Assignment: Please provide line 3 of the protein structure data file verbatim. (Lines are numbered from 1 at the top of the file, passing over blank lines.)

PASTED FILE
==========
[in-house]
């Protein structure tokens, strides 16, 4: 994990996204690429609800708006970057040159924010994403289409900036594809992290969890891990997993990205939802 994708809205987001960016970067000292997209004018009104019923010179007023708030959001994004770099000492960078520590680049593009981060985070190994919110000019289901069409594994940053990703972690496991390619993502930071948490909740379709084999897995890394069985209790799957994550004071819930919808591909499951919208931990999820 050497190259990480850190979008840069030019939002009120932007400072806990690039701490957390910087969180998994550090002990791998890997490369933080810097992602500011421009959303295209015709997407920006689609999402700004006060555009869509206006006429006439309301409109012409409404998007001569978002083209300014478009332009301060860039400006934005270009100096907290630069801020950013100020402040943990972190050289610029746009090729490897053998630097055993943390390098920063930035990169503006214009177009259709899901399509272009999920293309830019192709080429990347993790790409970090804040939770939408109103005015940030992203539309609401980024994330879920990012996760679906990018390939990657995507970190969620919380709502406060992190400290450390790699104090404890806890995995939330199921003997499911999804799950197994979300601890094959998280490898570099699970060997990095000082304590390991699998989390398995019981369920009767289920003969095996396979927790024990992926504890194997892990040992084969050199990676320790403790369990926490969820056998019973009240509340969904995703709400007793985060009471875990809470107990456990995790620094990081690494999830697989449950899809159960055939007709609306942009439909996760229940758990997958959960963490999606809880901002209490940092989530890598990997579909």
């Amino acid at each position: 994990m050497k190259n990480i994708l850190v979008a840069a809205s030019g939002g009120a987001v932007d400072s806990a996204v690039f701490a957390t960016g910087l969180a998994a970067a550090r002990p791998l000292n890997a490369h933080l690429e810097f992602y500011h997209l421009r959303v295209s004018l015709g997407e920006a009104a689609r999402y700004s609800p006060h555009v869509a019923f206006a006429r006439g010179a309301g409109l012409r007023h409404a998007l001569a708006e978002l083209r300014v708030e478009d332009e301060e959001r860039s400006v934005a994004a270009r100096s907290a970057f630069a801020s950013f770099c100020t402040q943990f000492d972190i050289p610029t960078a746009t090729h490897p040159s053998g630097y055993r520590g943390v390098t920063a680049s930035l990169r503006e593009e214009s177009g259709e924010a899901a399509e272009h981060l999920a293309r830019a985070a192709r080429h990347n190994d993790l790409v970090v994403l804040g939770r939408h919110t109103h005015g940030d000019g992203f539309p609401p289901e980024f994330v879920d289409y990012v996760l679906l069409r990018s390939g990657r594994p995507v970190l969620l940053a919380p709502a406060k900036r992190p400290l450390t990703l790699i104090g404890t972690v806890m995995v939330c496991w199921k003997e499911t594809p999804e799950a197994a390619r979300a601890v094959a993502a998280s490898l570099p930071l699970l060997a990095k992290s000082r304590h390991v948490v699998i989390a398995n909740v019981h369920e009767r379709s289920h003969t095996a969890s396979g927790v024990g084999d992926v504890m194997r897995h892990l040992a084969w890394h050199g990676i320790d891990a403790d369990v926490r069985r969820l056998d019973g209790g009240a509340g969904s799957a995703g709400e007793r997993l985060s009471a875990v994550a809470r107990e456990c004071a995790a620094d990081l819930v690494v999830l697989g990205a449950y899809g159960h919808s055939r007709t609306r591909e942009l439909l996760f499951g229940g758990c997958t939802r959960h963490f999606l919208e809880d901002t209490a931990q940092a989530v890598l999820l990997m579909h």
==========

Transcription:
């Amino acid at each position: 994990m050497k190259n990480i994708l850190v979008a840069a809205s030019g939002g009120a987001v932007d400072s806990a996204v690039f701490a957390t960016g910087l969180a998994a970067a550090r002990p791998l000292n890997a490369h933080l690429e810097f992602y500011h997209l421009r959303v295209s004018l015709g997407e920006a009104a689609r999402y700004s609800p006060h555009v869509a019923f206006a006429r006439g010179a309301g409109l012409r007023h409404a998007l001569a708006e978002l083209r300014v708030e478009d332009e301060e959001r860039s400006v934005a994004a270009r100096s907290a970057f630069a801020s950013f770099c100020t402040q943990f000492d972190i050289p610029t960078a746009t090729h490897p040159s053998g630097y055993r520590g943390v390098t920063a680049s930035l990169r503006e593009e214009s177009g259709e924010a899901a399509e272009h981060l999920a293309r830019a985070a192709r080429h990347n190994d993790l790409v970090v994403l804040g939770r939408h919110t109103h005015g940030d000019g992203f539309p609401p289901e980024f994330v879920d289409y990012v996760l679906l069409r990018s390939g990657r594994p995507v970190l969620l940053a919380p709502a406060k900036r992190p400290l450390t990703l790699i104090g404890t972690v806890m995995v939330c496991w199921k003997e499911t594809p999804e799950a197994a390619r979300a601890v094959a993502a998280s490898l570099p930071l699970l060997a990095k992290s000082r304590h390991v948490v699998i989390a398995n909740v019981h369920e009767r379709s289920h003969t095996a969890s396979g927790v024990g084999d992926v504890m194997r897995h892990l040992a084969w890394h050199g990676i320790d891990a403790d369990v926490r069985r969820l056998d019973g209790g009240a509340g969904s799957a995703g709400e007793r997993l985060s009471a875990v994550a809470r107990e456990c004071a995790a620094d990081l819930v690494v999830l697989g990205a449950y899809g159960h919808s055939r007709t609306r591909e942009l439909l996760f499951g229940g758990c997958t939802r959960h963490f999606l919208e809880d901002t209490a931990q940092a989530v890598l999820l990997m579909h």